Andrew Alberts (unrestricted free agent) - While his higher paid colleagues on the Canuck blue-line are performing their playoff best purse swinging, you can always count on Alberts to throw his considerable weight around. And in a Western Conference that now places more emphasis on girth than footspeed, his value has increased, but the Canucks will have little to spend this off-season.
Mason Raymond (unrestricted free agent) - Popular misconception is that Raymond has never recovered from the devastating back injury in the Stanley Cup Final 2 seasons ago. Fact is he sucked the entire season before that. While many were impressed by his jump in game 4, it was typical Raymond - flash and dash with little result. As a free agent, he should be gone. If only it had been sooner.
Keith Ballard (signed through 2015) - The finances dictate that he can’t stay here any longer and will be bought out. Despite a ravaged blue line at many points during his three year stay here, he could never get the confidence of coach AV. And now it’s too late. A wasted resource here with blame for the player, coach and general manager. Time to move on, already.
Alex Burrows (signed through 2017) - It’s impossible to question his work ethic. It is easy to question his hands - his conversion rate of chances to goals makes us long for the days of Anson Carter. And no matter what, he can never shake the reputation bestowed upon him costing the Canucks far too many shorthanded situations. Like Edler, he’s a player that could fetch something on the trade market.
Ryan Kesler (signed through 2016) - For the 3rd period of game 2 versus San Jose, it appeared that the vintage Kesler had miraculously resurrected himself. But it didn’t last. As much as he’s often the heart and soul of this team, you sometimes wonder whether he really wants to be here. You’d think playing hockey for a living should be fun.
Roberto Luongo (signed through eternity) - Yes, Luongo was the Canucks’ best player for most of games 1 and 2. Except for the most important parts of the games when he got a little leaky. He will be gone before training camp though with only a bag of pucks in return.
Cory Schneider (signed through 2015) - In the regular season, was the MVP and is seemingly the centrepiece of the organization moving forward. But you have to wonder about the way he finished games 3 and 4 - were there lingering effects of an injury or was he collapsing under the pressure? We’ve another year to find out.
Chris Tanev (restricted free agent) - With the collective poor play of the defense during this playoff run in his absence, his continued growth will be vital next season. He’s due for a raise, like there is room for that.
Maxim Lapierre (unrestricted free agent) - Along with Kesler and Burrows, the player most responsible for the Canucks’ horrid reputation with the NHL officials. Does he provide enough value otherwise to compensate for that?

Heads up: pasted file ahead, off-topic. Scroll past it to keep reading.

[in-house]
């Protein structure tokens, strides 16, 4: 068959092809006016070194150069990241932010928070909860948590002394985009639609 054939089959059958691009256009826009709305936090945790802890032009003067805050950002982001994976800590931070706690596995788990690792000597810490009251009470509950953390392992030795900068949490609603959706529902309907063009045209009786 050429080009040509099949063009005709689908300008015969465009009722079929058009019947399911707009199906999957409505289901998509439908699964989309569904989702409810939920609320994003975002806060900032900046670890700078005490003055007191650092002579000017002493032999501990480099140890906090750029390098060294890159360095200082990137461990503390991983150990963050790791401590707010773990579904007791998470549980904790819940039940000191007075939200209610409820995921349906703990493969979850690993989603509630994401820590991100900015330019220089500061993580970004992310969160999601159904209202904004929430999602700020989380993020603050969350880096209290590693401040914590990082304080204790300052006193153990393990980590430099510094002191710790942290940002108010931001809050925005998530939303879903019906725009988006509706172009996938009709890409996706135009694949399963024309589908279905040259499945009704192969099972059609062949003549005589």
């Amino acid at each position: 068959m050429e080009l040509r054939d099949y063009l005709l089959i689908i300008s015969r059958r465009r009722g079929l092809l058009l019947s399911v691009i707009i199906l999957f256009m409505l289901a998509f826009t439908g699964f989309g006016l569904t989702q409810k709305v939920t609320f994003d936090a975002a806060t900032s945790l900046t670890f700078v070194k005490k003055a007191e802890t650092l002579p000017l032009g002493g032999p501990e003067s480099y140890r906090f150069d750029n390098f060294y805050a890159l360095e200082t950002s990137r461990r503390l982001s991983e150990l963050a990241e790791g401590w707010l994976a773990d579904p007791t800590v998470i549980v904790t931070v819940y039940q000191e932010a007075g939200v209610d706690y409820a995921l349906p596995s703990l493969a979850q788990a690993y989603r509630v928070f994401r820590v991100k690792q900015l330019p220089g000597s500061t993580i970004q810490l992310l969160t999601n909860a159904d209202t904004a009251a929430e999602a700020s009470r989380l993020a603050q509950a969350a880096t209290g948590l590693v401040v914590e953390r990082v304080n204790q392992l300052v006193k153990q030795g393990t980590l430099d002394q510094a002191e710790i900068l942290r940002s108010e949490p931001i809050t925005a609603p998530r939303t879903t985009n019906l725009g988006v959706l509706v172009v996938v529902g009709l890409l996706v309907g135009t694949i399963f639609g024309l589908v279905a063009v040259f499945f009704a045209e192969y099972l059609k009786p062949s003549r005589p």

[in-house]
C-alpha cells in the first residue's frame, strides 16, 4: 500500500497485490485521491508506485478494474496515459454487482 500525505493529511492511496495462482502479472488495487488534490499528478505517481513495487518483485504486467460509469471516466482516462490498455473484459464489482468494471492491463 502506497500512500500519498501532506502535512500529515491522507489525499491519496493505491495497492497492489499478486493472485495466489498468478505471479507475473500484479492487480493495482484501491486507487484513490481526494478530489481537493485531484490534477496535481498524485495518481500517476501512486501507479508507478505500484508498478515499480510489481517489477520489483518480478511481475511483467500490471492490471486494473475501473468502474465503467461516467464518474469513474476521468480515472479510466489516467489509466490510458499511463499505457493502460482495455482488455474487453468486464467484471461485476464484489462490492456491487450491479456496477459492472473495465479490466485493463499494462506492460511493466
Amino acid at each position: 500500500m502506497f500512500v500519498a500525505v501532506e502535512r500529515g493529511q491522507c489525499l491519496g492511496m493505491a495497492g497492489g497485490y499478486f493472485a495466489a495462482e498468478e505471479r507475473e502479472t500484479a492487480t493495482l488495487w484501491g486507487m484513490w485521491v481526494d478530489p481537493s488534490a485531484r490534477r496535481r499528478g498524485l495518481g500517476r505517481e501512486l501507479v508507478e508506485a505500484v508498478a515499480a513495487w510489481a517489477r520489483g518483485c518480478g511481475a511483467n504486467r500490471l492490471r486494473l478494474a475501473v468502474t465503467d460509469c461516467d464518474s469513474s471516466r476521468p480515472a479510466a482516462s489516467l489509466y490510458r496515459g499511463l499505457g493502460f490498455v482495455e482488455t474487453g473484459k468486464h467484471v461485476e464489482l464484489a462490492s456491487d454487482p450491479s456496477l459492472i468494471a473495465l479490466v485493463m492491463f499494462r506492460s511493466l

Jordan Schroeder (restricted free agent) - With Cody Hodgson now long gone, he represents the only Gillis draft pick to see measurable minutes at the NHL level and while he proved serviceable, there was little demonstrated to indicate that he’s capable of a top six forward role. He’s undersized for anything else.
Andrew Ebbett (unrestricted free agent) - It’s hard to imagine that any team with Stanley Cup aspirations would consider having a spot for a player like Ebbett. He’s a real indictment of how far the depth of the Canucks’ forward crew has slipped in recent years. There’s little to choose between him and Schroeder, except the latter’s youth.
Chris Higgins (signed through 2017) - Having bounced around the league before recently securing a long term deal here, it’s hard to imagine that he’s going anywhere. For the most part, he’s the kind of player the Canucks need more of. Here’s hoping that the security of his new contract doesn’t dull his inspiration.
Derek Roy (unrestricted free agent) - Likely to sign a contract elsewhere, becoming perhaps the worst deadline acquisition in Canuck history - and that is saying something. I suppose we should have seen this coming. When a team in dire need of size and grit adds a pint-sized play-maker instead, you get a first round sweep as a result. This move alone should require Mike Gillis to return his 2011 GM of the Year award. At least, Ryan Kesler doesn’t have to pout about playing on the wing any more.
Dan Hamhuis (signed through 2016) - The Canucks’ steadiest defensive defender had a difficult playoff. And we still don’t get why he sees any power play minutes. Despite that, he remains Mike Gillis’ most successful free agent signing. And after 5 years, that is not saying much.
Henrik Sedin (signed through 2014) - We’re at the point now where their continued playoff struggles cannot be defended. For this team to move forward with greater aspirations, they can’t be counted upon as the first line unit. It’s as simple as that.
Daniel Sedin (signed through 2014) - Yes, the boarding call was a joke. But the series was effectively over at that point with the Sedins having failed to deliver prominently in the post-season again. They can and, likely, will stay. But they need replacing as the go-to guys. Where’s that Cody Hodgson?